A very busy week means a quiet blog...But I still wanted to thank you for the 13 millionth pageview.

Sculpture. San Antonio Museum of Art.

I'm sitting in the studio making clipping paths for thirty or forty still life images I made for one of my clients on Thursday and Friday of last week. In the same week I also shot some video interviews and also a video shot with scores of people all yelling out one sentence in unison. I wrapped up another job for a joint venture capital company (mostly portraits) and had pre-planning meetings for a handful of video and photo projects for next week. Once you factor in swim practice and walking the dog there just wasn't a lot of time to water the blog. Too many hats?

I have a few observations for anyone who wants them: If you know you're going to have to do clipping paths it sure is a good idea to get as deep a focus as you possibly can so you don't have to mess with diffused (airy, feathery?) edges. When getting into the Zen of clipping paths you should  have a really good, calm music mix you can listen to so your brain doesn't fry. You should get up every hour and look out the window so you don't get vision cramps.

In the pool, if you are swimming with young people in your lane (say 26 year old triathletes and the like) it's important to let them go first so they can wear themselves out while you draft off their wake. In this way you'll be able to keep up for the first half of the workout while they tire themselves out. If you are good at pacing you'll have the stronger second half of the work out.

Another pool suggestion: If you've been pounding away at work you probably should take it a little easier than usual in the pool. Anything more than 4500 yards in a workout is just garbage yardage if you are already worn out.

A few observations about video: Even if the clients say they know exactly what they want make sure to do a pre-production meeting to go over the details. You might find you need an extreme range zoom to get the kind of shot they describe as "not a big deal."  Bring your own microphones! You might find that the ones they swear they have on hand and ready to go never materialize and you don't really want to be that guy who had to use the in camera mics, right?
Video tripods with fluid heads are nice and all but few of them go really tall. Need to shoot someone who's six foot five from above eye level? You'll be happy you had your conventional Gitzo 8 footer in the trunk of the car.... And a hard Pelican case to stand on.

One more point about microphones: If you are running the signal from the microphone directly into your camera be sure to pack extra cables and adapters. Borrowed or supplied microphones are probably XLR plugs and might need phantom power. At the least you might need an XLR or quarter inch to 3.5mm adapter or two.... Don't be that guy.... (Been there..).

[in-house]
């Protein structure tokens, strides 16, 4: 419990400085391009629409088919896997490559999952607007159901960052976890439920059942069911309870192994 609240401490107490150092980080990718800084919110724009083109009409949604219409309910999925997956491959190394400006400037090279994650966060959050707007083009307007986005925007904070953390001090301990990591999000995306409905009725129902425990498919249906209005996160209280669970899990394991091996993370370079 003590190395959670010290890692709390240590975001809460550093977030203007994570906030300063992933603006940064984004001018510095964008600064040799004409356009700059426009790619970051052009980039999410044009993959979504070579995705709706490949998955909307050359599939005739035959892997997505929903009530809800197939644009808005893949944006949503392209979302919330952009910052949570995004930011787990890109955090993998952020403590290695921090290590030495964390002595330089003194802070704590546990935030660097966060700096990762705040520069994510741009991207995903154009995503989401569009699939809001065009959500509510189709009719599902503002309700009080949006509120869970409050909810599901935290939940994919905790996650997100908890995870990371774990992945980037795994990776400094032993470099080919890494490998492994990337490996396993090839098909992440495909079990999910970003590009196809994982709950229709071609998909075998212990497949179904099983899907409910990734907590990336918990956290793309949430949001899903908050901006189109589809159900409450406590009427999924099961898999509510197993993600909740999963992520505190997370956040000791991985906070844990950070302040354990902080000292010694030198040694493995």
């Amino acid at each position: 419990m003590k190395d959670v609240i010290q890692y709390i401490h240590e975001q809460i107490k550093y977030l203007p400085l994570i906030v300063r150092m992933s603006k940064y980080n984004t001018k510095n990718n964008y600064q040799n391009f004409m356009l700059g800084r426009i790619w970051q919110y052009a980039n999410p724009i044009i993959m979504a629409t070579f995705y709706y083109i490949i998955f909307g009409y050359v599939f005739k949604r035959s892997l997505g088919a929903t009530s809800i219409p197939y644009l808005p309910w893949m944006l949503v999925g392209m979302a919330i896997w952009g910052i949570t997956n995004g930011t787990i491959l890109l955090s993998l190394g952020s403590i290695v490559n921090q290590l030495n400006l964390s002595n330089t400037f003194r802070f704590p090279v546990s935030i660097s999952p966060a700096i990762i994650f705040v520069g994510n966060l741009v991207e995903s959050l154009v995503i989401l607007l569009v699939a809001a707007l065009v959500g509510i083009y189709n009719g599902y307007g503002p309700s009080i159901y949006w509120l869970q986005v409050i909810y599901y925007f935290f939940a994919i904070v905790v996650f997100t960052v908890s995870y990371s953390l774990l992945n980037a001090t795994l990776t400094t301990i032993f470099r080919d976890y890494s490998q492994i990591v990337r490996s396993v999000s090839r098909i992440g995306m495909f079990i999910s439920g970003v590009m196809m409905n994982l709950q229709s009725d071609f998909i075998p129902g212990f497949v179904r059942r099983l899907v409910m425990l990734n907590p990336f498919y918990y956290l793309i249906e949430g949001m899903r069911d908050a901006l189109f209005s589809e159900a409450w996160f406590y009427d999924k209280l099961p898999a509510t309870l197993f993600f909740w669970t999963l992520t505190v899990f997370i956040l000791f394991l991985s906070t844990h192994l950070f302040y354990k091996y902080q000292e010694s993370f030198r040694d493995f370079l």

Wanna make photo-life easier in general? Custom White Balance All The Time! Custom White Balance All The Time! Custom White Balance All The Time! Custom White Balance All The Time! Custom White Balance All The Time! Custom White Balance All The Time!

My location shoot on Saturday reminded me of the importance of checking the local events calendar when you discuss a location with your clients. We wanted a fun shot of the downtown skyline with the lake in front and my client in front of that. We've shot that shot before and there's a perfect spot down at Auditorium Shores in Austin. As we headed there it became clear to us that this was also the spot of the weekend long Reggae Festival and the attendant 100,000 people. Thank goodness we had a "plan B." 

It's also a good idea to bill as you go. The end of every job should mean having you sit down and bill right then. Nothing worse than looking up after three weeks of work without having time for bookkeeping and realizing you're about to suffer "check lag." A nasty reality of the one man band business model....

Good stuff this week? The a58 is a great little camera and the files are good enough to interchange with the a99 for a lot of critical work in the studio and around town. The new kit lens is good but unless I'm wanting to travel as light as humanly possible I'd rather use the 16-50mm 2.8 DT just for the faster f-stop.

The new fluorescent lights are good. Again, CWB!!! But actually a pretty good balance in with diffuse sunlight. More when I slow down.

We logged our 13,000,000th pageview last night. Thank you for reading and taking time to comment. I routinely just edit out the people who are difficult but I appreciate everyone else's input. Hope you're out shooting while I'm sitting here listening to vintage Rolling Stones and working the Wacom Pad.

Don't forget to bill for usage.  And have a great week. At the end of next week.......Eeyore's Birthday Party at Pease Park. Wear a costume if you are coming. A khaki vest and a heavy bag of old school voyeur cameras doesn't count......

1 comment:

Richard Leacock said...

Congrats on the 13 millionth page views! Seems like only yesterday that you and the crack Visual Science Lab team were tentatively dipping your toes in the water (from a long time reader but infrequent commenter). Cheers